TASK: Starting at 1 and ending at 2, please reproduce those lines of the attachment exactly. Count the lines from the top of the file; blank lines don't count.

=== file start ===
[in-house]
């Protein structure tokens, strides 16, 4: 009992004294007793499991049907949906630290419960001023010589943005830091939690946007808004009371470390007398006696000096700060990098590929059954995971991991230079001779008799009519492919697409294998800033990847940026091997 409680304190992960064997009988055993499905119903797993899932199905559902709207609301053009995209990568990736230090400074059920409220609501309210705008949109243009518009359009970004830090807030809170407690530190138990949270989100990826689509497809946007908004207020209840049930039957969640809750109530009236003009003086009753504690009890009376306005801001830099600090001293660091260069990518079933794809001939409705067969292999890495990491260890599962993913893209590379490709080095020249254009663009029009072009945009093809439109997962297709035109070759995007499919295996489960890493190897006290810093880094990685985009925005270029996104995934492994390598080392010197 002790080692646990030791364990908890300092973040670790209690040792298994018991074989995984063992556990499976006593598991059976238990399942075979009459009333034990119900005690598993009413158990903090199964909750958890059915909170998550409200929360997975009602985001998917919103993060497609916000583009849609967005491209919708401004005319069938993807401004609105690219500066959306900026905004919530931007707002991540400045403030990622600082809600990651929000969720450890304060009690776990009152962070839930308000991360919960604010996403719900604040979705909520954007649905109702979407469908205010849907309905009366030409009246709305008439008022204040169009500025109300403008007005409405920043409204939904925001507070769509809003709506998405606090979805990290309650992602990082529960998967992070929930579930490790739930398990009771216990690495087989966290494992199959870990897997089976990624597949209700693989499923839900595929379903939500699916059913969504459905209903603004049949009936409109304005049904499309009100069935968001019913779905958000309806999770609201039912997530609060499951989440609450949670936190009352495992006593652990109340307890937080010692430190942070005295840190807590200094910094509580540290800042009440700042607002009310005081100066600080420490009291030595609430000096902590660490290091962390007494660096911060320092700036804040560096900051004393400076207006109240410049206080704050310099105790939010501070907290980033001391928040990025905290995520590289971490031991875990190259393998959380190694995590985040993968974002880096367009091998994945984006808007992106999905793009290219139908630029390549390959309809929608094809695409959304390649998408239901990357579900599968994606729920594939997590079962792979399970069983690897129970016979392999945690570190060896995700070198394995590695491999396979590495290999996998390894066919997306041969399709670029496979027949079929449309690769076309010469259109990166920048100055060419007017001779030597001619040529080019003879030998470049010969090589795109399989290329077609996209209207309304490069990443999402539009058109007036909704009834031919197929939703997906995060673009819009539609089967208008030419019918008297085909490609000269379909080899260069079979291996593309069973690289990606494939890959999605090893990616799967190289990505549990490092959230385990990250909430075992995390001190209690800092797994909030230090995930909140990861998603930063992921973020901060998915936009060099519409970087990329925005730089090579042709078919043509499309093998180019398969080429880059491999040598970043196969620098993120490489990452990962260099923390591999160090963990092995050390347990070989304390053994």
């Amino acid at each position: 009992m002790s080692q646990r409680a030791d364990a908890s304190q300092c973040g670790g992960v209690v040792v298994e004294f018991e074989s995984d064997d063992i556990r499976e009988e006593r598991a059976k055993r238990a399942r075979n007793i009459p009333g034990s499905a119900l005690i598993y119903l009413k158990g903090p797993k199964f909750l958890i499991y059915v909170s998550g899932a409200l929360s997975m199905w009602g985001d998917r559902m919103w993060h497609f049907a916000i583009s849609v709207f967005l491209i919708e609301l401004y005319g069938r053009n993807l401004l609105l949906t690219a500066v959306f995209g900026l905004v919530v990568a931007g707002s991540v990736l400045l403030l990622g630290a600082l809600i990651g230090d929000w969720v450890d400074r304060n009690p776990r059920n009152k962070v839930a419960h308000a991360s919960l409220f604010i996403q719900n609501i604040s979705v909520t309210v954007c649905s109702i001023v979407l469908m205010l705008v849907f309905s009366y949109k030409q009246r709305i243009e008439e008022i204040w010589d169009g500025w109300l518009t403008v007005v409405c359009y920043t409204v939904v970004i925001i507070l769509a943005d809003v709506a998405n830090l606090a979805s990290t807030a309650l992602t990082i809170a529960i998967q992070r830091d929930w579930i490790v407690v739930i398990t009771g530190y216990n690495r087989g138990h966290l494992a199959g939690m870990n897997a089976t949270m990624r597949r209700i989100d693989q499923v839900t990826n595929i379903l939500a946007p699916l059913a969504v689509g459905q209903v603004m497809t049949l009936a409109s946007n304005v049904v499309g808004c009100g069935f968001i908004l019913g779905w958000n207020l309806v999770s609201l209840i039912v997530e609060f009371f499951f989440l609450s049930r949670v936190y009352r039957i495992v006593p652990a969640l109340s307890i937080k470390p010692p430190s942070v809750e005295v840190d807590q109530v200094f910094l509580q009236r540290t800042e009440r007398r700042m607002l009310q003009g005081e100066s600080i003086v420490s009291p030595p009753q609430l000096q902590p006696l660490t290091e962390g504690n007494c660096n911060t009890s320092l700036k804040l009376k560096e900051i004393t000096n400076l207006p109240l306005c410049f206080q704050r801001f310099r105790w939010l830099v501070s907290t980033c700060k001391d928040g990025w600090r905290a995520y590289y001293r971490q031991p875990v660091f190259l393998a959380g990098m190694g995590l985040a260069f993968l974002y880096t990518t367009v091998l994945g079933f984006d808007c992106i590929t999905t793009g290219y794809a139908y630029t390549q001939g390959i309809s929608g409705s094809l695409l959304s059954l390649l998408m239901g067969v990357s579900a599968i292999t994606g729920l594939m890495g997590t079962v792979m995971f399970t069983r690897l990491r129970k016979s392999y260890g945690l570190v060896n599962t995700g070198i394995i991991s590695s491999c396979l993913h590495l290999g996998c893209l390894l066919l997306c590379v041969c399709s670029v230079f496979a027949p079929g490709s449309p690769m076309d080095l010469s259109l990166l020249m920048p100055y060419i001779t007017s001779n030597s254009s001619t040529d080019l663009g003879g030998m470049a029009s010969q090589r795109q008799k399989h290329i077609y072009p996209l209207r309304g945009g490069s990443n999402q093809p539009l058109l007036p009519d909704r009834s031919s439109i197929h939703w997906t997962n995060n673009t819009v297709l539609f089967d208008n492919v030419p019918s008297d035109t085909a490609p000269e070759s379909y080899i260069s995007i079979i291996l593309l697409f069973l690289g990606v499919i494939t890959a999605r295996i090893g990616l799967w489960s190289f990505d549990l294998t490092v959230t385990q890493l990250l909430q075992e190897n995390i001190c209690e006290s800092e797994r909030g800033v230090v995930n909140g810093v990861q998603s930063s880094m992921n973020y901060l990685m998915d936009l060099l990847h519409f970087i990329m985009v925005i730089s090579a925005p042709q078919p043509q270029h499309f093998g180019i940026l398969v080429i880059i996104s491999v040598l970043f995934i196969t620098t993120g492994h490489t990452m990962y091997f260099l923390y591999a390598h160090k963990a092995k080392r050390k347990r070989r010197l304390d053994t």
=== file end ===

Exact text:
[in-house]
């Protein structure tokens, strides 16, 4: 009992004294007793499991049907949906630290419960001023010589943005830091939690946007808004009371470390007398006696000096700060990098590929059954995971991991230079001779008799009519492919697409294998800033990847940026091997 409680304190992960064997009988055993499905119903797993899932199905559902709207609301053009995209990568990736230090400074059920409220609501309210705008949109243009518009359009970004830090807030809170407690530190138990949270989100990826689509497809946007908004207020209840049930039957969640809750109530009236003009003086009753504690009890009376306005801001830099600090001293660091260069990518079933794809001939409705067969292999890495990491260890599962993913893209590379490709080095020249254009663009029009072009945009093809439109997962297709035109070759995007499919295996489960890493190897006290810093880094990685985009925005270029996104995934492994390598080392010197 002790080692646990030791364990908890300092973040670790209690040792298994018991074989995984063992556990499976006593598991059976238990399942075979009459009333034990119900005690598993009413158990903090199964909750958890059915909170998550409200929360997975009602985001998917919103993060497609916000583009849609967005491209919708401004005319069938993807401004609105690219500066959306900026905004919530931007707002991540400045403030990622600082809600990651929000969720450890304060009690776990009152962070839930308000991360919960604010996403719900604040979705909520954007649905109702979407469908205010849907309905009366030409009246709305008439008022204040169009500025109300403008007005409405920043409204939904925001507070769509809003709506998405606090979805990290309650992602990082529960998967992070929930579930490790739930398990009771216990690495087989966290494992199959870990897997089976990624597949209700693989499923839900595929379903939500699916059913969504459905209903603004049949009936409109304005049904499309009100069935968001019913779905958000309806999770609201039912997530609060499951989440609450949670936190009352495992006593652990109340307890937080010692430190942070005295840190807590200094910094509580540290800042009440700042607002009310005081100066600080420490009291030595609430000096902590660490290091962390007494660096911060320092700036804040560096900051004393400076207006109240410049206080704050310099105790939010501070907290980033001391928040990025905290995520590289971490031991875990190259393998959380190694995590985040993968974002880096367009091998994945984006808007992106999905793009290219139908630029390549390959309809929608094809695409959304390649998408239901990357579900599968994606729920594939997590079962792979399970069983690897129970016979392999945690570190060896995700070198394995590695491999396979590495290999996998390894066919997306041969399709670029496979027949079929449309690769076309010469259109990166920048100055060419007017001779030597001619040529080019003879030998470049010969090589795109399989290329077609996209209207309304490069990443999402539009058109007036909704009834031919197929939703997906995060673009819009539609089967208008030419019918008297085909490609000269379909080899260069079979291996593309069973690289990606494939890959999605090893990616799967190289990505549990490092959230385990990250909430075992995390001190209690800092797994909030230090995930909140990861998603930063992921973020901060998915936009060099519409970087990329925005730089090579042709078919043509499309093998180019398969080429880059491999040598970043196969620098993120490489990452990962260099923390591999160090963990092995050390347990070989304390053994």